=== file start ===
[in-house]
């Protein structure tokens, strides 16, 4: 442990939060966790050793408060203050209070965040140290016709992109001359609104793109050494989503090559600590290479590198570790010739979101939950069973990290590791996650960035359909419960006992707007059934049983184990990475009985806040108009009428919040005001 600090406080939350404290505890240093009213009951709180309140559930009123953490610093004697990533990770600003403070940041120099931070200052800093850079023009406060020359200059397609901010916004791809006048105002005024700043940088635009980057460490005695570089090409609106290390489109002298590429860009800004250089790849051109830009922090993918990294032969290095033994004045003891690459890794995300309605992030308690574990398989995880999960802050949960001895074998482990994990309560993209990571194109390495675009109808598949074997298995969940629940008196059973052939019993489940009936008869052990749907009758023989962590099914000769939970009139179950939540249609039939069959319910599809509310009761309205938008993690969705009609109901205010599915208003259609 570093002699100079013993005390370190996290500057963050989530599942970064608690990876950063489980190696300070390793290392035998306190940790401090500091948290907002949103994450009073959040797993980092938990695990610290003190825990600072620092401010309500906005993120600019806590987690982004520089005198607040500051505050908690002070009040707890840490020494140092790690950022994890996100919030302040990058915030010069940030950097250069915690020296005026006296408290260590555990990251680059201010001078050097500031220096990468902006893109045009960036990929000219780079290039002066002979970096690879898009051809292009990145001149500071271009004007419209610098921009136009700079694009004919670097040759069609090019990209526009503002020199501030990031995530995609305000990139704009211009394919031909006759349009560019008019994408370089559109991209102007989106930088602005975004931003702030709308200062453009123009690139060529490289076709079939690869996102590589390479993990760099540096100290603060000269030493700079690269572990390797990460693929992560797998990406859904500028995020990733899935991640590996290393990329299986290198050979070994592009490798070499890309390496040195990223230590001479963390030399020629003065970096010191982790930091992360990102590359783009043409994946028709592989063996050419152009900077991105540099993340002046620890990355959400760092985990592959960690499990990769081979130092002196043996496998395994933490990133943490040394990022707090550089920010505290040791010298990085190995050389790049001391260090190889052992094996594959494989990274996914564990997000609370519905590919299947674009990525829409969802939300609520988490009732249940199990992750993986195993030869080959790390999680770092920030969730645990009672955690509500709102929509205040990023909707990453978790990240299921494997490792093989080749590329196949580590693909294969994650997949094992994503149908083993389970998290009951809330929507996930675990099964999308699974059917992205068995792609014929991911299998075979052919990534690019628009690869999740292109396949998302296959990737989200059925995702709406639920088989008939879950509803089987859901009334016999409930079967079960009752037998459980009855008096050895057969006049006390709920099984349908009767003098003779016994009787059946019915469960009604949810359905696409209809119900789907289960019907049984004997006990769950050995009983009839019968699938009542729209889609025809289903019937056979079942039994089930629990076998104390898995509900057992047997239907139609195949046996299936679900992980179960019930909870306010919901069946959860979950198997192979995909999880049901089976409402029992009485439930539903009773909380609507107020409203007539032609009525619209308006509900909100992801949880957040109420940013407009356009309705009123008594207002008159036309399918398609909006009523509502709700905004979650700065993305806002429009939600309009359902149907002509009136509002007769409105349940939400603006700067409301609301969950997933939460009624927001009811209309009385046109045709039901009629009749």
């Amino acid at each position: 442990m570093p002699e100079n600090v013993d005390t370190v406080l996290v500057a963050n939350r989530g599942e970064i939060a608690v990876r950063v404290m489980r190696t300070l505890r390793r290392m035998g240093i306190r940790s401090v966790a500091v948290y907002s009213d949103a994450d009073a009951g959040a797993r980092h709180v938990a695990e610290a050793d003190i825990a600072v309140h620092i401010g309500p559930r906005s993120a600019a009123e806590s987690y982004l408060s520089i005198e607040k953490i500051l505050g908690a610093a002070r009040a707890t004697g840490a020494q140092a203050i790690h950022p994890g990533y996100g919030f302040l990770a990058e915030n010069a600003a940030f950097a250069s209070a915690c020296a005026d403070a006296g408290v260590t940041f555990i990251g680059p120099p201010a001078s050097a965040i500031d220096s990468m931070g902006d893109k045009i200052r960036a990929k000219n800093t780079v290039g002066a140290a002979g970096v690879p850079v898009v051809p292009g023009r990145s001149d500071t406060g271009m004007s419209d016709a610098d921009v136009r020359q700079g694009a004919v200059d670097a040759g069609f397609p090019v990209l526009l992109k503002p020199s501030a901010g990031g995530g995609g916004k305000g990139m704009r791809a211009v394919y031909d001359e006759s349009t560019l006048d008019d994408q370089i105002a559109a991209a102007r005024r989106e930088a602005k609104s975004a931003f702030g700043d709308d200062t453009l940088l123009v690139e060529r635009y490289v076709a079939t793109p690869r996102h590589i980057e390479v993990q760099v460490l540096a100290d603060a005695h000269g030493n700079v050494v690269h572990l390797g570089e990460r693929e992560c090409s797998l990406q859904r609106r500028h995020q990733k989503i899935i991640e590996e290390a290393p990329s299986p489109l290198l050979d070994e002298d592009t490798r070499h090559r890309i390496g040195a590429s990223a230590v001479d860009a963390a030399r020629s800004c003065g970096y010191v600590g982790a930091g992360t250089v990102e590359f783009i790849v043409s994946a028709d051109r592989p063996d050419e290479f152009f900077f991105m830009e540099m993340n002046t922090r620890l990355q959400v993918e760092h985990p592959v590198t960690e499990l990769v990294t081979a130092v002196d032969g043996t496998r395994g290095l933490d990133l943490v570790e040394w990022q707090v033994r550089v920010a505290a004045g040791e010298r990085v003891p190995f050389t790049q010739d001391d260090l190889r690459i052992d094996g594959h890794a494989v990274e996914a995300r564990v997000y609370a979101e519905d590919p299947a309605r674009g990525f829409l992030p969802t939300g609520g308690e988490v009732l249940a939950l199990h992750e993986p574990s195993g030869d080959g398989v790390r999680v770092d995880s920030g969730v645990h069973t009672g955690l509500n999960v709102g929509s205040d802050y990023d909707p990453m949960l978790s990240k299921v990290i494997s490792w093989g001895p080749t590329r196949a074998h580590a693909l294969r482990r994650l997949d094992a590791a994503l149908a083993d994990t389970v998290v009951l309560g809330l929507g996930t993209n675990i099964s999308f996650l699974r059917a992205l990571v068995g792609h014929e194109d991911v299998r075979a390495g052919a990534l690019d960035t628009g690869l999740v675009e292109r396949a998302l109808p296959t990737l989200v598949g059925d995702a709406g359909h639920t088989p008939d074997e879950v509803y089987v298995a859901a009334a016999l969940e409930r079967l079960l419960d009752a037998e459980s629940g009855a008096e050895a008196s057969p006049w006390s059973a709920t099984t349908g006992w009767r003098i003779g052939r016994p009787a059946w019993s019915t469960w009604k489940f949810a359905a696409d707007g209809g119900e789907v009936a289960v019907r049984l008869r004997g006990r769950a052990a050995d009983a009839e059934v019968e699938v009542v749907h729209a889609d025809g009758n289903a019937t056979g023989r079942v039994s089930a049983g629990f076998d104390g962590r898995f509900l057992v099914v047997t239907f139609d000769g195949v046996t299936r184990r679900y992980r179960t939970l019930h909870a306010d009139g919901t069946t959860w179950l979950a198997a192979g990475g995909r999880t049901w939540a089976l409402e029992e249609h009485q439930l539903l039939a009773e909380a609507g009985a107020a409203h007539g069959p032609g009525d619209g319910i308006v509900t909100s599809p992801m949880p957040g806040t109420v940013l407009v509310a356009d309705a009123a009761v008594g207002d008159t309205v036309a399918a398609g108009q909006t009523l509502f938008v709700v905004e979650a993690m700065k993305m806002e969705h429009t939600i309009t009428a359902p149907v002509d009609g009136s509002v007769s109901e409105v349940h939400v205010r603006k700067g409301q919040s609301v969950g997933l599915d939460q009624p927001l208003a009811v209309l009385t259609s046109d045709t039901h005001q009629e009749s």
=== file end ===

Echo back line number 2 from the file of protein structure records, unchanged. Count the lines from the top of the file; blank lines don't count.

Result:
């Protein structure tokens, strides 16, 4: 442990939060966790050793408060203050209070965040140290016709992109001359609104793109050494989503090559600590290479590198570790010739979101939950069973990290590791996650960035359909419960006992707007059934049983184990990475009985806040108009009428919040005001 600090406080939350404290505890240093009213009951709180309140559930009123953490610093004697990533990770600003403070940041120099931070200052800093850079023009406060020359200059397609901010916004791809006048105002005024700043940088635009980057460490005695570089090409609106290390489109002298590429860009800004250089790849051109830009922090993918990294032969290095033994004045003891690459890794995300309605992030308690574990398989995880999960802050949960001895074998482990994990309560993209990571194109390495675009109808598949074997298995969940629940008196059973052939019993489940009936008869052990749907009758023989962590099914000769939970009139179950939540249609039939069959319910599809509310009761309205938008993690969705009609109901205010599915208003259609 570093002699100079013993005390370190996290500057963050989530599942970064608690990876950063489980190696300070390793290392035998306190940790401090500091948290907002949103994450009073959040797993980092938990695990610290003190825990600072620092401010309500906005993120600019806590987690982004520089005198607040500051505050908690002070009040707890840490020494140092790690950022994890996100919030302040990058915030010069940030950097250069915690020296005026006296408290260590555990990251680059201010001078050097500031220096990468902006893109045009960036990929000219780079290039002066002979970096690879898009051809292009990145001149500071271009004007419209610098921009136009700079694009004919670097040759069609090019990209526009503002020199501030990031995530995609305000990139704009211009394919031909006759349009560019008019994408370089559109991209102007989106930088602005975004931003702030709308200062453009123009690139060529490289076709079939690869996102590589390479993990760099540096100290603060000269030493700079690269572990390797990460693929992560797998990406859904500028995020990733899935991640590996290393990329299986290198050979070994592009490798070499890309390496040195990223230590001479963390030399020629003065970096010191982790930091992360990102590359783009043409994946028709592989063996050419152009900077991105540099993340002046620890990355959400760092985990592959960690499990990769081979130092002196043996496998395994933490990133943490040394990022707090550089920010505290040791010298990085190995050389790049001391260090190889052992094996594959494989990274996914564990997000609370519905590919299947674009990525829409969802939300609520988490009732249940199990992750993986195993030869080959790390999680770092920030969730645990009672955690509500709102929509205040990023909707990453978790990240299921494997490792093989080749590329196949580590693909294969994650997949094992994503149908083993389970998290009951809330929507996930675990099964999308699974059917992205068995792609014929991911299998075979052919990534690019628009690869999740292109396949998302296959990737989200059925995702709406639920088989008939879950509803089987859901009334016999409930079967079960009752037998459980009855008096050895057969006049006390709920099984349908009767003098003779016994009787059946019915469960009604949810359905696409209809119900789907289960019907049984004997006990769950050995009983009839019968699938009542729209889609025809289903019937056979079942039994089930629990076998104390898995509900057992047997239907139609195949046996299936679900992980179960019930909870306010919901069946959860979950198997192979995909999880049901089976409402029992009485439930539903009773909380609507107020409203007539032609009525619209308006509900909100992801949880957040109420940013407009356009309705009123008594207002008159036309399918398609909006009523509502709700905004979650700065993305806002429009939600309009359902149907002509009136509002007769409105349940939400603006700067409301609301969950997933939460009624927001009811209309009385046109045709039901009629009749």